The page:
CBPP also finds that the budget would significantly cut spending on Pell Grants. "Although Pell Grants already cover a much lower share of college costs than they used to, the plan would freeze the maximum grant level for 10 years even as tuition and room and board costs continued to rise, and then cut Pell Grants in other ways as well," CBPP president Robert Greenstein writes.
Trillions in mystery cuts: The SNAP and Pell Grant cuts are components of a broader, unspecified $1.1 trillion package of cuts to unspecified mandatory spending programs. "Mandatory" spending is spending on programs to which money is appropriated outside the normal budget process; examples include Social Security, most health-care programs, and most income support programs such as SNAP. Besides food stamps and Pell Grants, Greenstein writes that other likely candidates for cuts under this provision include "child nutrition programs, Supplemental Security Income for the elderly and disabled poor, the Earned Income Tax Credit, student loans, veterans’ pensions and disability compensation, federal retirement programs, and farm programs, among others."
Overall, CBPP estimates that 69 percent of non-defense cuts in the budget hit programs for low-income people.
The budget also cuts $710 billion from non-defense discretionary programs — that is, things that are funded through the regular spending process (like scientific research, budgets for agencies like the FBI, CDC, and FDA, Head Start, and public housing support) that are not defense-related. The exact cuts will be worked out in the appropriations process, so what precisely is on the chopping block is unclear. But due to the budget sequestration resulting from the 2011 debt limit deal, along with other cuts, non-defense discretionary spending has already been cut dramatically. "By 2025, total funding for non-defense discretionary programs would be 33 percent below the 2010 level adjusted for inflation" under the House budget, Greenstein writes.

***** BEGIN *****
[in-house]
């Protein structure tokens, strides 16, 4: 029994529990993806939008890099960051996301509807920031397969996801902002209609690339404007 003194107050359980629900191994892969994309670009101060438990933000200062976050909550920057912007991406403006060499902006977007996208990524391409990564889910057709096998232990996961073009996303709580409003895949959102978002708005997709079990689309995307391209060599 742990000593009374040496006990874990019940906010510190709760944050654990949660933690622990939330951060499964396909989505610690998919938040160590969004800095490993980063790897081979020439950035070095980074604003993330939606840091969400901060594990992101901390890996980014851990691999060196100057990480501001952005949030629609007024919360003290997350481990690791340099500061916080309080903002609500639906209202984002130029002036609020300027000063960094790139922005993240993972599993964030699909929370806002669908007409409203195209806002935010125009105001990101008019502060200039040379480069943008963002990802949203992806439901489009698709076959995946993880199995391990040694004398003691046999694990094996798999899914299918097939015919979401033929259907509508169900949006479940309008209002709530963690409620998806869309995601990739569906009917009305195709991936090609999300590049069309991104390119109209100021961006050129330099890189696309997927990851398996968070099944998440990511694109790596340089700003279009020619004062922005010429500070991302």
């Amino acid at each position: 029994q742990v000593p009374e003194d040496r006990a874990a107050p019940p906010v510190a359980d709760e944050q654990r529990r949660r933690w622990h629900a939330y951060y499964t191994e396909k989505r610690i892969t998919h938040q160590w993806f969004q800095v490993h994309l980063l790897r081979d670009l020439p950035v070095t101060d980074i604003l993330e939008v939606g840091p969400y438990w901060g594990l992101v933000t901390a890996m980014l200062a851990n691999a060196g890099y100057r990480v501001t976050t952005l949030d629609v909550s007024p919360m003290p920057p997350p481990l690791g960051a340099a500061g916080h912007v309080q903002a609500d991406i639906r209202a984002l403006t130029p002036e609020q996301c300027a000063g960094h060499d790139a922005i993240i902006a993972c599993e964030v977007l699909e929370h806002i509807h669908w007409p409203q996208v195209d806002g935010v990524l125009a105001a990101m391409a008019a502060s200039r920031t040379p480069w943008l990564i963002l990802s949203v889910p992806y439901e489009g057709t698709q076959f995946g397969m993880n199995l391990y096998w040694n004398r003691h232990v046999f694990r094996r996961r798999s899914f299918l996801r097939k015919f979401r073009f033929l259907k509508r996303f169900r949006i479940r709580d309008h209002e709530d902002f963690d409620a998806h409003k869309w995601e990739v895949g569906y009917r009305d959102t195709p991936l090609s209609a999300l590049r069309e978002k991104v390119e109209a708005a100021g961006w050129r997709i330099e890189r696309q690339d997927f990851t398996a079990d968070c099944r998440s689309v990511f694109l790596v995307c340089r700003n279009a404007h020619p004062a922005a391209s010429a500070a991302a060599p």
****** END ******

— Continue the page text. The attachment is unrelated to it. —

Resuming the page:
What does the budget do on defense spending?
Under the sequestration deal, discretionary spending has to stay below certain caps, which are divided into defense and non-defense spending. The House budget obeys those caps in fiscal year 2016, but after that lowers the non-defense spending caps while raising the defense cap.
But Price still finds a way to increase spending in 2016. Spending on "overseas contingency operations" — wars — is not subject to the sequestration caps. Originally, Price's budget would have spent $36 billion more on OCO than President Obama requested to fund operations in Afghanistan, against ISIS, and elsewhere in 2016. Of that, $20 billion would be offset with spending cuts later to blunt the fiscal impact. But defense hawks protested, so Price offered two versions of the budget on the House floor: one with the original approach, and one that boosts OCO by $38 billion in 2016 and doesn't offset any of it. The latter won out, and thus the final budget boosts OCO next year without any pay-fors.
What does the budget do on taxes?
In addition to repealing Obamacare's tax increases (and requiring the revenue be made up elsewhere), the budget calls for:
comprehensive tax reform that would include lower rates for individuals and families as well as large corporations and small businesses who often file their tax returns through the individual side of the tax code. We would repeal the Alternative Minimum Tax and transition away from a worldwide tax system to a more competitive international tax system. Along with lower rates, we propose broadening the tax base by closing special interest loopholes that distort economic activity.
There are a couple of real ideas there, including ending the AMT and adopting a "territorial" corporate tax system, but simply saying "We'll cut taxes and pay for it by cutting tax deductions and credits" is very vague. It's vaguer, in fact, than Ryan's budget was. Ryan specifically called for two individual income tax rates: a 10 percent bracket and a 25 percent bracket, a massive cut from the current top rate of 39.6 percent. That would have required $5.7 trillion in loophole closures to fill, but it was at least more specific than what Price is giving us.
Many thanks to the Committee for a Responsible Federal Budget's Marc Goldwein, Loren Adler, and Adam Rosenberg and to the Center on Budget and Policy Priorities' Joel Friedman for their help nailing down some of these numbers.